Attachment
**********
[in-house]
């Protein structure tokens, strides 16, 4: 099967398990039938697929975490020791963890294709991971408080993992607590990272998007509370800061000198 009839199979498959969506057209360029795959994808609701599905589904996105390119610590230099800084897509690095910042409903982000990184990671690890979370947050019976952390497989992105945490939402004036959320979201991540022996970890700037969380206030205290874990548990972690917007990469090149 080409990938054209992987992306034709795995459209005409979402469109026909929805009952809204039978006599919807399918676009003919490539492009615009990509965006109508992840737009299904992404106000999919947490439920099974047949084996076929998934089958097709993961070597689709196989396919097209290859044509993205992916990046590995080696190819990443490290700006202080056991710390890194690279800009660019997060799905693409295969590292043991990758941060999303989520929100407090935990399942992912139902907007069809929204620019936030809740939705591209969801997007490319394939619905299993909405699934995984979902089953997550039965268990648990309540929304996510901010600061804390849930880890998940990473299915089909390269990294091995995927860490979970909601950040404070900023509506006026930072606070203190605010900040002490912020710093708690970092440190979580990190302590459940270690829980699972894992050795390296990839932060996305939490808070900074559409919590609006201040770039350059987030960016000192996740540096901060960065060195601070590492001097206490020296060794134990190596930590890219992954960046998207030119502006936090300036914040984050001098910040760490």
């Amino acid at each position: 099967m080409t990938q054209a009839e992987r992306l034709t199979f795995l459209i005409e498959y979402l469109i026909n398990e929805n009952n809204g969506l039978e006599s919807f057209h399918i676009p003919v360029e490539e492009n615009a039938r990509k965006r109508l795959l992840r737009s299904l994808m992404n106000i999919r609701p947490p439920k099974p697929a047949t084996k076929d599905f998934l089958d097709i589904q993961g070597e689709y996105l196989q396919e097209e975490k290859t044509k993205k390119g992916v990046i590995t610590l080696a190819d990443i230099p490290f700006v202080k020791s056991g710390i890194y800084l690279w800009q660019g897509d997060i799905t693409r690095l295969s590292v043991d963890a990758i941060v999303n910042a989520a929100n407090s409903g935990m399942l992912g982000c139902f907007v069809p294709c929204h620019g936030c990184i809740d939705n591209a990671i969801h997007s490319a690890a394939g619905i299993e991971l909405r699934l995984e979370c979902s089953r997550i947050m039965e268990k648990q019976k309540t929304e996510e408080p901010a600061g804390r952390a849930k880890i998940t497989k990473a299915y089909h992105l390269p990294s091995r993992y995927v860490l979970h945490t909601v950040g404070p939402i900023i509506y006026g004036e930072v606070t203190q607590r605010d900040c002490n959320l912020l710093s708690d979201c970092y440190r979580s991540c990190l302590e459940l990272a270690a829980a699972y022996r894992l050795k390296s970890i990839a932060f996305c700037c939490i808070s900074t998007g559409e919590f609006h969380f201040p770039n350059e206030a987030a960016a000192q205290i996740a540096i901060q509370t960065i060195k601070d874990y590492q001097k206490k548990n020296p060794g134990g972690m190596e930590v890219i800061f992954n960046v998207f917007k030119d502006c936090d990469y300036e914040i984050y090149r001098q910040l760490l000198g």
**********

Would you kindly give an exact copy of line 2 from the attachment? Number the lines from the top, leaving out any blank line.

């Protein structure tokens, strides 16, 4: 099967398990039938697929975490020791963890294709991971408080993992607590990272998007509370800061000198 009839199979498959969506057209360029795959994808609701599905589904996105390119610590230099800084897509690095910042409903982000990184990671690890979370947050019976952390497989992105945490939402004036959320979201991540022996970890700037969380206030205290874990548990972690917007990469090149 080409990938054209992987992306034709795995459209005409979402469109026909929805009952809204039978006599919807399918676009003919490539492009615009990509965006109508992840737009299904992404106000999919947490439920099974047949084996076929998934089958097709993961070597689709196989396919097209290859044509993205992916990046590995080696190819990443490290700006202080056991710390890194690279800009660019997060799905693409295969590292043991990758941060999303989520929100407090935990399942992912139902907007069809929204620019936030809740939705591209969801997007490319394939619905299993909405699934995984979902089953997550039965268990648990309540929304996510901010600061804390849930880890998940990473299915089909390269990294091995995927860490979970909601950040404070900023509506006026930072606070203190605010900040002490912020710093708690970092440190979580990190302590459940270690829980699972894992050795390296990839932060996305939490808070900074559409919590609006201040770039350059987030960016000192996740540096901060960065060195601070590492001097206490020296060794134990190596930590890219992954960046998207030119502006936090300036914040984050001098910040760490």